Dr Leila Alieva at St Antony's College, Oxford, where she is now a researcher
By Olivia Gordon
Dr Leila Alieva is gazing out of the window at St Antony’s College onto a peaceful Oxford scene of Victorian houses on a rainy afternoon. ‘This is a wonderful place,’ she says. But her thoughts are thousands of miles away, with her family, friends and colleagues in Azerbaijan.
After a government crackdown in 2014, academics, journalists and NGO activists there started to be arrested. Alieva, a specialist in political science and international relations who ran an independent think tank in Baku, saw ‘one after the other’ her colleagues being given prison sentences of up to eight years; their health, she says, has been destroyed in prison.
Alieva had to flee her country in a hurry, and within two months she found herself at Oxford. Friends had told her about Cara (cara1933.org), the Council for At-Risk Academics, a remarkable British charity which, since its foundation in 1933, has been a lifeline for scholars in countries where their freedom is threatened. Cara, which has long had a relationship with Oxford, paid for Alieva’s flights and, together with St Antony’s and another sponsor, arranged for a fully funded two-year research position at St Antony’s as an academic visitor. Dr Alieva left her home in Azerbaijan and was helped over to Oxford by the Council for At-Risk Academics, which works with the University
Cara itself was established (as the Academic Assistance Council, later the Society for the Protection of Science and Learning) by the coming together of many of the leading academics of the day, including a number of heads of Oxford colleges, many of whom would have had in recent memory Oxford’s welcome of numerous Belgian refugees during the First World War.
Archives held in the Bodleian Library show that in the 1930s, several meetings were held in Oxford to appeal for funds for academic refugees. Then, as now, finding support was politically complicated. On Saturday 13 November 1937, an international meeting was convened by Sir William Beveridge at his Master’s Lodgings at University College. The minutes show that Beveridge ‘hoped that the contrast between the beauty of Oxford and the ugliness of the fate of displaced scholars would inspire all to continued efforts on behalf of their unfortunate colleagues.’
Beveridge’s ambition found recent echo in the Principal of Hertford College, the economist Will Hutton, a campaigner for more action within the collegiate University. Having drawn a stark contrast between German generosity and British stinginess on the whole question of human dignity and helping immigrants, Hutton ended one of his popular Guardian columns last summer: ‘Britain, within limits, needs to be as open as possible, with a Europe similarly open, and it needs to share the costs. The alternative is too dark to contemplate.’ For ‘Britain’ you could substitute ‘Oxford’ or ‘international scholarly community’.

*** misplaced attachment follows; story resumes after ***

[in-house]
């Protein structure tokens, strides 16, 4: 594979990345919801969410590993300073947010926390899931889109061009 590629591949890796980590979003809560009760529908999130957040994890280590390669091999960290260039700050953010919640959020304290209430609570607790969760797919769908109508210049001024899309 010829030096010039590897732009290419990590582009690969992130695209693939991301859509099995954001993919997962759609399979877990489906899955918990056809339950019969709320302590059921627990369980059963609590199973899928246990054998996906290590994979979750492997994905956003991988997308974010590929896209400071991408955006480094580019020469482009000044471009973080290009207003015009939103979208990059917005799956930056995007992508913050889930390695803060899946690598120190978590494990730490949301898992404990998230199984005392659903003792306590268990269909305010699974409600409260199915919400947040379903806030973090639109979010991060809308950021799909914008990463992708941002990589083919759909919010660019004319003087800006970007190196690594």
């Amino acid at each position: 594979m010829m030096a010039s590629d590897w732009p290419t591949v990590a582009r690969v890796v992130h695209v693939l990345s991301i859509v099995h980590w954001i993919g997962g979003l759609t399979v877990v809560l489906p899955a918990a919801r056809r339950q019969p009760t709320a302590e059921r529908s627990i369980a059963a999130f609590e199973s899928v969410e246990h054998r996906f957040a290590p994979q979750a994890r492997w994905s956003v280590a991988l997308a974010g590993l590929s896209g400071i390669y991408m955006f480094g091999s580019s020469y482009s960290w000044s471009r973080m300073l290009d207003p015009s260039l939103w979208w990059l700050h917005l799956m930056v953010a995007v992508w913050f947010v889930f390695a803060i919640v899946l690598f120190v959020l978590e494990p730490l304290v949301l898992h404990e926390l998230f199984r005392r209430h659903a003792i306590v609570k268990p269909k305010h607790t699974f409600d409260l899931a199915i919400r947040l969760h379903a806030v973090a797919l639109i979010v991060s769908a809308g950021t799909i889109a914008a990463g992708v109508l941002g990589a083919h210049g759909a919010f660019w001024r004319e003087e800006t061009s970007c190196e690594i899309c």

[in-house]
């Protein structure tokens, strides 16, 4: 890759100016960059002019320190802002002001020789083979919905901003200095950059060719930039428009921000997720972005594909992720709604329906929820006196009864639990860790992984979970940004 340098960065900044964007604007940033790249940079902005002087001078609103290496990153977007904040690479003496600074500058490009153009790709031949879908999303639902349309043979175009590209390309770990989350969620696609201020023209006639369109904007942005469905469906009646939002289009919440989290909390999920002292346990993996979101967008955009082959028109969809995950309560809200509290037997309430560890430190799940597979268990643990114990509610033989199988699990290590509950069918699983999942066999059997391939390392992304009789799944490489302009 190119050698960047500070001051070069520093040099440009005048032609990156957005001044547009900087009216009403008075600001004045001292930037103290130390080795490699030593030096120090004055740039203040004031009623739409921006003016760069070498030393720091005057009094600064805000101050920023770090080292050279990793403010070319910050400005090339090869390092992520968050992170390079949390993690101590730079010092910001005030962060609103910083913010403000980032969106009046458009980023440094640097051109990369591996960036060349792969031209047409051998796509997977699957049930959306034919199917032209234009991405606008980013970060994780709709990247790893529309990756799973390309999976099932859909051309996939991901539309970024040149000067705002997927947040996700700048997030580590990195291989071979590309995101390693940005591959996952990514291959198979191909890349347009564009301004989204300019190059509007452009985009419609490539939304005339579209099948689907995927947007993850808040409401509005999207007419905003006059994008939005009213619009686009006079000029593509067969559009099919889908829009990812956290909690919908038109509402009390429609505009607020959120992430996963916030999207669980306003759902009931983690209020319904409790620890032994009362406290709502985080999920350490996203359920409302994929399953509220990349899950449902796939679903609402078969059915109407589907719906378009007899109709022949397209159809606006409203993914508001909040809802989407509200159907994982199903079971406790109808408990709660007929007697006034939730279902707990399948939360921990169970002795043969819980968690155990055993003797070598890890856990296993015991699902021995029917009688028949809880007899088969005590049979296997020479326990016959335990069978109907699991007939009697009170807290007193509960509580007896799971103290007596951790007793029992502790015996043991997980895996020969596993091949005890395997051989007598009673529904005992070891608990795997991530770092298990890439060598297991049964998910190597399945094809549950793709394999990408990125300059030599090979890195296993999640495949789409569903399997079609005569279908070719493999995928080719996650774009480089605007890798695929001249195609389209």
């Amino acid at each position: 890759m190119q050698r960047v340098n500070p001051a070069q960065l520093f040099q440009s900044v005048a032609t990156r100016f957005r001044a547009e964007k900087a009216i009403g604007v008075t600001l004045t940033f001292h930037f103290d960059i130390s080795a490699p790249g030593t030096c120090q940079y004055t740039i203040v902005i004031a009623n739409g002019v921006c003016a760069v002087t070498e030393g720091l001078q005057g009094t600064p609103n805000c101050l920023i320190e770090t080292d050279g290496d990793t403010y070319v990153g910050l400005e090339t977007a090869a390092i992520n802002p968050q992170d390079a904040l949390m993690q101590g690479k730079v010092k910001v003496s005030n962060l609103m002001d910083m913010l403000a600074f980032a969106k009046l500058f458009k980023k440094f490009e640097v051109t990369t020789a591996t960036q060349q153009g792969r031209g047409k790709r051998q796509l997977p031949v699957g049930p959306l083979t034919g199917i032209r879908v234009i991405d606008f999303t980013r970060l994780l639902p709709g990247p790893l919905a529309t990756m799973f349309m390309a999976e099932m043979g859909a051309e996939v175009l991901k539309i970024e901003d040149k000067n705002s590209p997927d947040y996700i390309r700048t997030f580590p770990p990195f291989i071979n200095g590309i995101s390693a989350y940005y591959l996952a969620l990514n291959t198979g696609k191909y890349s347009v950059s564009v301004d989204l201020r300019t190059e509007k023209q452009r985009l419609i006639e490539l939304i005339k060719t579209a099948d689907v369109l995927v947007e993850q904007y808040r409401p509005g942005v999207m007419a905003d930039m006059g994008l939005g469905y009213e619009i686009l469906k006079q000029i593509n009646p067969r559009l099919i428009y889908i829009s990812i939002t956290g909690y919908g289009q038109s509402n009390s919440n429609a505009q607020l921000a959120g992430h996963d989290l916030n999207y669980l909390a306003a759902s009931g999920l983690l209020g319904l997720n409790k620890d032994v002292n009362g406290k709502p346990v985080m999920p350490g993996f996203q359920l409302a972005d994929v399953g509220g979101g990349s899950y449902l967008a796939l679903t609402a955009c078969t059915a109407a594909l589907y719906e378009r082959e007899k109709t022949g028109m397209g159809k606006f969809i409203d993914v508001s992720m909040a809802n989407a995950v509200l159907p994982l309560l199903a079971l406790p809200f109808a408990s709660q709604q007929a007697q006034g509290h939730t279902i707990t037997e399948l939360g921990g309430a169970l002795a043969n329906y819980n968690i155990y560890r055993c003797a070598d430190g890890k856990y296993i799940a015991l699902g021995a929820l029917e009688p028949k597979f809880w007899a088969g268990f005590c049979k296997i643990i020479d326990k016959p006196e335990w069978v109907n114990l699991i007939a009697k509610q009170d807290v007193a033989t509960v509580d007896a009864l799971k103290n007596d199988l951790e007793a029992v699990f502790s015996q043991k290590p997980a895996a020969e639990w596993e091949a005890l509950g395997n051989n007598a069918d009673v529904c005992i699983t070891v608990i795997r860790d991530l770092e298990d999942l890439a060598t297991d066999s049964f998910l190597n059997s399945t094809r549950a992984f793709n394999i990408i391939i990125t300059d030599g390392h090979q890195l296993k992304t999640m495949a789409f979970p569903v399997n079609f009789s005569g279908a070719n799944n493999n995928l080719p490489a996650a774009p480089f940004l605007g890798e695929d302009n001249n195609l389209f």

The short-term result – not forgetting the University’s own Refugee Studies Centre, the first of its kind when founded in 1982, and since then a staunch advocate of migrant interests – is that Oxford’s collaboration with Cara has been beefed up, notes Cara Director Stephen Wordsworth, CMG, LVO. He has been working with Ruth Kinahan, from the University’s Human Resources Department, to establish a central point of contact and process for at-risk scholars who might be considered by Oxford, dependent partly on other criteria such as academic achievement and fit. Wordsworth says, ‘The heads of various colleges have come together and discussed what they’ll be able to do amongst themselves and with the University authorities.’
Sushila Dhall (St Hilda's, 1986), who works as a psychotherapist at Refugee Resource in Oxford
Kinahan adds: ‘There’s a strong feeling in the University that we should be doing more to help people. One thing I’m doing is coordinating the colleges’ responses, compiling a list of what they can offer.’